• Experiment with the materials you are using, the backgrounds and the tools.  Certain colours (hot pink and red for example) are hard to capture and high contrast items can be hard to expose correctly. 

Almost all of my tutorials have been tech edited in some form by Joanne - usually they are modified from technique sections of my patterns, so I have the benefit of always having 2 eyes on what is going live.  However, if you don't have that, ask a friend or someone who knows something about what you are doing to have a quick read through before it goes up on your blog. 

writing a craft tutorial top tips

Making it live and shareable:

  • Make a header image. This should be portrait orientation and with a "call to action" ie, tell people what they are getting when they start reading the post or click through from Pinterest.  If you don't have photoshop, why not try PicMonkey or Canva to create your header images.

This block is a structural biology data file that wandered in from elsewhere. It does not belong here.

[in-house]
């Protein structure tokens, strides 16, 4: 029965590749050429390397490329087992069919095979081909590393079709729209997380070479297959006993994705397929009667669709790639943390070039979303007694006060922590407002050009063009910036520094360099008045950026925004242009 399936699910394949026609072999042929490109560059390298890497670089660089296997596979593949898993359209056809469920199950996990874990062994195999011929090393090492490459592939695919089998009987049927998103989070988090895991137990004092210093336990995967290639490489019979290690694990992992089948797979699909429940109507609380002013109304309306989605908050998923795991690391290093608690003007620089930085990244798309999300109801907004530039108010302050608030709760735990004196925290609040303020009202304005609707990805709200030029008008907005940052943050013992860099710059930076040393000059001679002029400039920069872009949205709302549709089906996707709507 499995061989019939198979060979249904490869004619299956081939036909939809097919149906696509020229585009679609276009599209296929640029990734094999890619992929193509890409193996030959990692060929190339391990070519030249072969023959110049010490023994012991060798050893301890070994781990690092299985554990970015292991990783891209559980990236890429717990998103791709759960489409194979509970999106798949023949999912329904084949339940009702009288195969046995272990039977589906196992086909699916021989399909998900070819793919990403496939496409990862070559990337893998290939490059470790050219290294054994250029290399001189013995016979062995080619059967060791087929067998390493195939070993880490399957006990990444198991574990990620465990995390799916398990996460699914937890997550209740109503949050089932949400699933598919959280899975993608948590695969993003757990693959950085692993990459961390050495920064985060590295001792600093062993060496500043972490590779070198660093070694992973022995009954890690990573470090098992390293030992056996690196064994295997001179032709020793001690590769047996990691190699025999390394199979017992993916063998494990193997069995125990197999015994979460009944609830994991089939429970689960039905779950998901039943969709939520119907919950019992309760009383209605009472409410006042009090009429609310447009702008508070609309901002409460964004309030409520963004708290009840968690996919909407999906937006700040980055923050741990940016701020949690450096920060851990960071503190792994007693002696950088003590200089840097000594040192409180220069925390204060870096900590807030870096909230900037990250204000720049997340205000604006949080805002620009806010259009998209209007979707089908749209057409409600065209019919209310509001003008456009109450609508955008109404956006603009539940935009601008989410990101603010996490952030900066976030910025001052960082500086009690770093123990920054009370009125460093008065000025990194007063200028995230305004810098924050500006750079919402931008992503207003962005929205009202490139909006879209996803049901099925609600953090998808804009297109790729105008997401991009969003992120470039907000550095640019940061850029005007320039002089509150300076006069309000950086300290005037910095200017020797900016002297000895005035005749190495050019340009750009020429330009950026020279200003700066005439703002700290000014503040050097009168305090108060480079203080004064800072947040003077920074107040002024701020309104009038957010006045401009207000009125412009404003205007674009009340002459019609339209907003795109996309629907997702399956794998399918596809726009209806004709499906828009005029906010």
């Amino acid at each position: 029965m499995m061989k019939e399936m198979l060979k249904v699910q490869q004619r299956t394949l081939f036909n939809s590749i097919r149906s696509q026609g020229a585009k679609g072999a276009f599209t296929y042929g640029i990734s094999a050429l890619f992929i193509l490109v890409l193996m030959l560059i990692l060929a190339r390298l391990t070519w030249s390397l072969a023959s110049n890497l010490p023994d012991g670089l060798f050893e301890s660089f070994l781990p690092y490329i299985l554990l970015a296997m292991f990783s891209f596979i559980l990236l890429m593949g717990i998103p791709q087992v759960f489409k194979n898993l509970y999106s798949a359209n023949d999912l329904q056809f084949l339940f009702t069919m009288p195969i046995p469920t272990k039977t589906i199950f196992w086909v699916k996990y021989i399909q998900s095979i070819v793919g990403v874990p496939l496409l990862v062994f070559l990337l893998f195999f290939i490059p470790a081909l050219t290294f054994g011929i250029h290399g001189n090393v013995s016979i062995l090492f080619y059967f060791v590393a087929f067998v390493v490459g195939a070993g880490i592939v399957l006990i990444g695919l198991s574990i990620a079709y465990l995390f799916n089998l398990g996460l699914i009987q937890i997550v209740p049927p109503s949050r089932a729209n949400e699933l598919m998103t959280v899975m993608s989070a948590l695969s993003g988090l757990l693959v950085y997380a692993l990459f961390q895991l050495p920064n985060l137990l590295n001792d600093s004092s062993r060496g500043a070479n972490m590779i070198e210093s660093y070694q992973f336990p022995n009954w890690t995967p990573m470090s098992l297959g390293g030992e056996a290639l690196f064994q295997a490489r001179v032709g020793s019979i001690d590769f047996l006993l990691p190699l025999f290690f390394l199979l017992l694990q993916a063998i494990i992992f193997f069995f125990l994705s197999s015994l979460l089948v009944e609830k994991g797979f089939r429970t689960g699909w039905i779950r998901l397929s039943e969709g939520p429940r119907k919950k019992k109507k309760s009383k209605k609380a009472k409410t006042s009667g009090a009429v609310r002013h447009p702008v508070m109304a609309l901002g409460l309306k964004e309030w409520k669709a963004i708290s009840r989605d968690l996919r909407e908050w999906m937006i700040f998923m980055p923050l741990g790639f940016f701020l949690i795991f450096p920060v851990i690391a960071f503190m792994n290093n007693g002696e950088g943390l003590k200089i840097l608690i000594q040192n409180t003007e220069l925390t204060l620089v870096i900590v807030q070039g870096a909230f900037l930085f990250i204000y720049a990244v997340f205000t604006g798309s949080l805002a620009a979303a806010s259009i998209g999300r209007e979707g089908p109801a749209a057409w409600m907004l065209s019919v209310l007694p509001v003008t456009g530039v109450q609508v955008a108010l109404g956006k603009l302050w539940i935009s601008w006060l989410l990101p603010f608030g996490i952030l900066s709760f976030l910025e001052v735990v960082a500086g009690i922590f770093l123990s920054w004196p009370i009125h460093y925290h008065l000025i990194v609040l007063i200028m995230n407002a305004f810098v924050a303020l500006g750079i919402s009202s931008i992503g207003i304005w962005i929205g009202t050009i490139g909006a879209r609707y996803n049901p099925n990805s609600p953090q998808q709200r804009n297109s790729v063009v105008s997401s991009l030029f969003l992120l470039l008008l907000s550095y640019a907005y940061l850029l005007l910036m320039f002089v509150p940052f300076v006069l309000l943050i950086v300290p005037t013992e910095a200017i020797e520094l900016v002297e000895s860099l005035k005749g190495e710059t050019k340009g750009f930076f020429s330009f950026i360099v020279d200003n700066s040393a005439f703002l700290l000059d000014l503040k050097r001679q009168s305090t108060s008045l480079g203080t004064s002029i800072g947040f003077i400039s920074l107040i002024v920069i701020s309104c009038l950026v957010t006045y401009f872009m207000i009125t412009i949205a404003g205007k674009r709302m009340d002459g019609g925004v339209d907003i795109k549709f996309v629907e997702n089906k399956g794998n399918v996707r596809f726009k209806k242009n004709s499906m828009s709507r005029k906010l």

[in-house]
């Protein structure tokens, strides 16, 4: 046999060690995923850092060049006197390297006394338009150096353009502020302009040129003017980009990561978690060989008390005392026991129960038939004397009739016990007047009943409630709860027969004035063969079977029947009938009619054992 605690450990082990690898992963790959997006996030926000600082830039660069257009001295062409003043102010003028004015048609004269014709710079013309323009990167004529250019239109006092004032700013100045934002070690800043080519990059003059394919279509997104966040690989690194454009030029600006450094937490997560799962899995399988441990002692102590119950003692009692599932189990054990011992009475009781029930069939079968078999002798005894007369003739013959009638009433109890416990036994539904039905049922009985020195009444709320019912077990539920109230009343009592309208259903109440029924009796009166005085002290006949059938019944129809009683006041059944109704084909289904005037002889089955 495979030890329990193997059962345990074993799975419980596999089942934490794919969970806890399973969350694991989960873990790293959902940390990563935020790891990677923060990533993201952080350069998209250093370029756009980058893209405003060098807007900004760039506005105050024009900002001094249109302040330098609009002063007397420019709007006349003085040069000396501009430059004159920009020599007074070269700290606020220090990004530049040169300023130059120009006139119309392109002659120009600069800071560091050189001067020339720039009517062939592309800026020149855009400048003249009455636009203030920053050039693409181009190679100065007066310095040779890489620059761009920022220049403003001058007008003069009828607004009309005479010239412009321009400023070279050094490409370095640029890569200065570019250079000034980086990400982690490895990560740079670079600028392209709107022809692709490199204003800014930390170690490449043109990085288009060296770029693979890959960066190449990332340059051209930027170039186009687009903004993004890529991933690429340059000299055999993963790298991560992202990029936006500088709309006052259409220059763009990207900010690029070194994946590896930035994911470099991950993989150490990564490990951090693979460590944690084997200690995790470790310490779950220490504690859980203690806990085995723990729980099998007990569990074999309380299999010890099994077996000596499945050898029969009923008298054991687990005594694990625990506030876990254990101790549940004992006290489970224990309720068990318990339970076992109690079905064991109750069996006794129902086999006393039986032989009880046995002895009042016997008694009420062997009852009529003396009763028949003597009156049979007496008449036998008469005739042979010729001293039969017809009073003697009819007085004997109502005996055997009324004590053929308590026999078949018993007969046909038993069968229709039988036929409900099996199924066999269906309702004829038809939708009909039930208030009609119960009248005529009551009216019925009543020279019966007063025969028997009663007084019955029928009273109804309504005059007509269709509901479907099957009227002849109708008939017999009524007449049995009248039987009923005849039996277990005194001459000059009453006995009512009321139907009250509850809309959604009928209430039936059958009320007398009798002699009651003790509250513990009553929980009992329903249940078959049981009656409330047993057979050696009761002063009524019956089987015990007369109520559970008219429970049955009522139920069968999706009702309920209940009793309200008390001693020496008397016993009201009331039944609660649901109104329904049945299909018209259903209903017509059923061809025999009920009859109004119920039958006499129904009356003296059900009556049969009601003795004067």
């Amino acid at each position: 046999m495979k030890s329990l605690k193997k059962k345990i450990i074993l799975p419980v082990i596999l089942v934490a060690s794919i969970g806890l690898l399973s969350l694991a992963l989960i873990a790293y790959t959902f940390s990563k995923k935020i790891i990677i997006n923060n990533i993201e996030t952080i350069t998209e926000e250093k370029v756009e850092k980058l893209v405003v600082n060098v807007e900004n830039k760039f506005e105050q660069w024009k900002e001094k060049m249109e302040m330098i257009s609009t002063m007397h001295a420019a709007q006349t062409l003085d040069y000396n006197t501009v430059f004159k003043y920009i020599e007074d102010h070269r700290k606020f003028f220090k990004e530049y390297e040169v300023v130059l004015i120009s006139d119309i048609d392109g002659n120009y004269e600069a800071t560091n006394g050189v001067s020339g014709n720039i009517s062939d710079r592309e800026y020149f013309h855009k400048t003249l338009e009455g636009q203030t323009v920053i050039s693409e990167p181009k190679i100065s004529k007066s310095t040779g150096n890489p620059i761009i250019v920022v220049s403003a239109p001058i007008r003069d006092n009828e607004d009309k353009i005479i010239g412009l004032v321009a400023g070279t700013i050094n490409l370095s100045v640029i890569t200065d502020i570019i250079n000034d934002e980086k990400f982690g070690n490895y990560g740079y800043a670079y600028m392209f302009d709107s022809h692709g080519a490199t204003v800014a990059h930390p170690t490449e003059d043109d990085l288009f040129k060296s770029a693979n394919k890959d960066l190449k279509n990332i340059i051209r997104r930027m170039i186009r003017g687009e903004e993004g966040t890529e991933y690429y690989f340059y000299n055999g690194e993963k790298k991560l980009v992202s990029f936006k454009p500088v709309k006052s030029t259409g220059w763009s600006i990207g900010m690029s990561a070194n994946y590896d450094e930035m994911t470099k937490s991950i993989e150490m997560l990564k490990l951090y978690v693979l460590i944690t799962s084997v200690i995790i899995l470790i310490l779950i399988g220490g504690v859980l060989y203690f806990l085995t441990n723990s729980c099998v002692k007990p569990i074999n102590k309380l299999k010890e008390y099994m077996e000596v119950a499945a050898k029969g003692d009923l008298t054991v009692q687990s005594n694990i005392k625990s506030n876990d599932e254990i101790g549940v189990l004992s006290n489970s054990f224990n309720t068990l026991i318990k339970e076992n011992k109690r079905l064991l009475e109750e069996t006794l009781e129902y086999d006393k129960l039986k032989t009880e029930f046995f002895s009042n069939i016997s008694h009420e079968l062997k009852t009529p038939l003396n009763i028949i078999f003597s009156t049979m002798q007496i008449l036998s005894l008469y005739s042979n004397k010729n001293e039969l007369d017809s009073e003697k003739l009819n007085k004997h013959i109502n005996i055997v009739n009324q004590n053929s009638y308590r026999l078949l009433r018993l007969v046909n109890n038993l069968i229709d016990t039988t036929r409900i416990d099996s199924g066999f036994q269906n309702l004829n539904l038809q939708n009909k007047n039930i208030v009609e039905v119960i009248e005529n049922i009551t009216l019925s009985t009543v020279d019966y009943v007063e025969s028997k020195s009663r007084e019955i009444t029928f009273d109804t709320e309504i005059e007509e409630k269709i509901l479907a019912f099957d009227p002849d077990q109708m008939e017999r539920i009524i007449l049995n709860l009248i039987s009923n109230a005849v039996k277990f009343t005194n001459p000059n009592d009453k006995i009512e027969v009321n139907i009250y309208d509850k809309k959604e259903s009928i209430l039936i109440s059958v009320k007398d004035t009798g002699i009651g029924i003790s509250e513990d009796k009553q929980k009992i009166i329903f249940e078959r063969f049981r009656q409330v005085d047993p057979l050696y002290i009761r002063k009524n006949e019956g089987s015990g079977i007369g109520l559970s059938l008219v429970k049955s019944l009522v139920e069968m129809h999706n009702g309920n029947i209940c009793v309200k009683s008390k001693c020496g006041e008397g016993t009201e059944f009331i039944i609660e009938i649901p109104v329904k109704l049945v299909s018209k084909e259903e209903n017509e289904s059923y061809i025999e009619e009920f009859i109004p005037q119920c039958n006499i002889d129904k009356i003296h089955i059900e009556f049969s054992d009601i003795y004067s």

• Make a landscape image with similar characteristics for sharing on Facebook.
  • Make sure your images have titles that relate to the content - this means that when they are pinned, the subject comes through in the pin description.
  • If you use Squarespace, make sure you add a thumbnail image to the post under "options" so that its pinnable on mobile. 

There is no question that writing tutorials can be a ton of work, but totally worth it! 

New Pattern: Little Ripples
Little Ripples Children's Cardigan Pattern from Kat Goldin Designs

Inspiration for designs comes in many forms. Sometimes, its a garment I've seen in real life or on TV, sometimes its a construction method or stitch pattern. For my latest pattern, the inspiration came from the yarn itself.

Little Ripples Cardigan from Kat Goldin Designs